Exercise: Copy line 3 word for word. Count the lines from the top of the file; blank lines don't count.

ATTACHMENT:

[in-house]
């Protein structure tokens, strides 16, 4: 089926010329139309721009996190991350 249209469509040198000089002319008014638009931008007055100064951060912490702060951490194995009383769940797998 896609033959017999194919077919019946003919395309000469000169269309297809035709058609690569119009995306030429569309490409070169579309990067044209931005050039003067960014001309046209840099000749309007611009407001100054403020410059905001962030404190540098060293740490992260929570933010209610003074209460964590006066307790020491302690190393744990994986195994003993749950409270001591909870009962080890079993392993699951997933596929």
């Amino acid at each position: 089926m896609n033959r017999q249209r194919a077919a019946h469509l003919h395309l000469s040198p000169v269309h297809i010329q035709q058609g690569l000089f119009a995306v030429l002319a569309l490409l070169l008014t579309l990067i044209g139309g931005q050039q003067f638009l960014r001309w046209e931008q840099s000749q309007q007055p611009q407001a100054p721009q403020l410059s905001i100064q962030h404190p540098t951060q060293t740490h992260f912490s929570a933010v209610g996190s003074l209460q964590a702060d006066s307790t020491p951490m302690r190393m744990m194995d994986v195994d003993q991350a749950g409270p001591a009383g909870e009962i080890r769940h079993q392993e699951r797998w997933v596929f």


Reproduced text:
């Amino acid at each position: 089926m896609n033959r017999q249209r194919a077919a019946h469509l003919h395309l000469s040198p000169v269309h297809i010329q035709q058609g690569l000089f119009a995306v030429l002319a569309l490409l070169l008014t579309l990067i044209g139309g931005q050039q003067f638009l960014r001309w046209e931008q840099s000749q309007q007055p611009q407001a100054p721009q403020l410059s905001i100064q962030h404190p540098t951060q060293t740490h992260f912490s929570a933010v209610g996190s003074l209460q964590a702060d006066s307790t020491p951490m302690r190393m744990m194995d994986v195994d003993q991350a749950g409270p001591a009383g909870e009962i080890r769940h079993q392993e699951r797998w997933v596929f």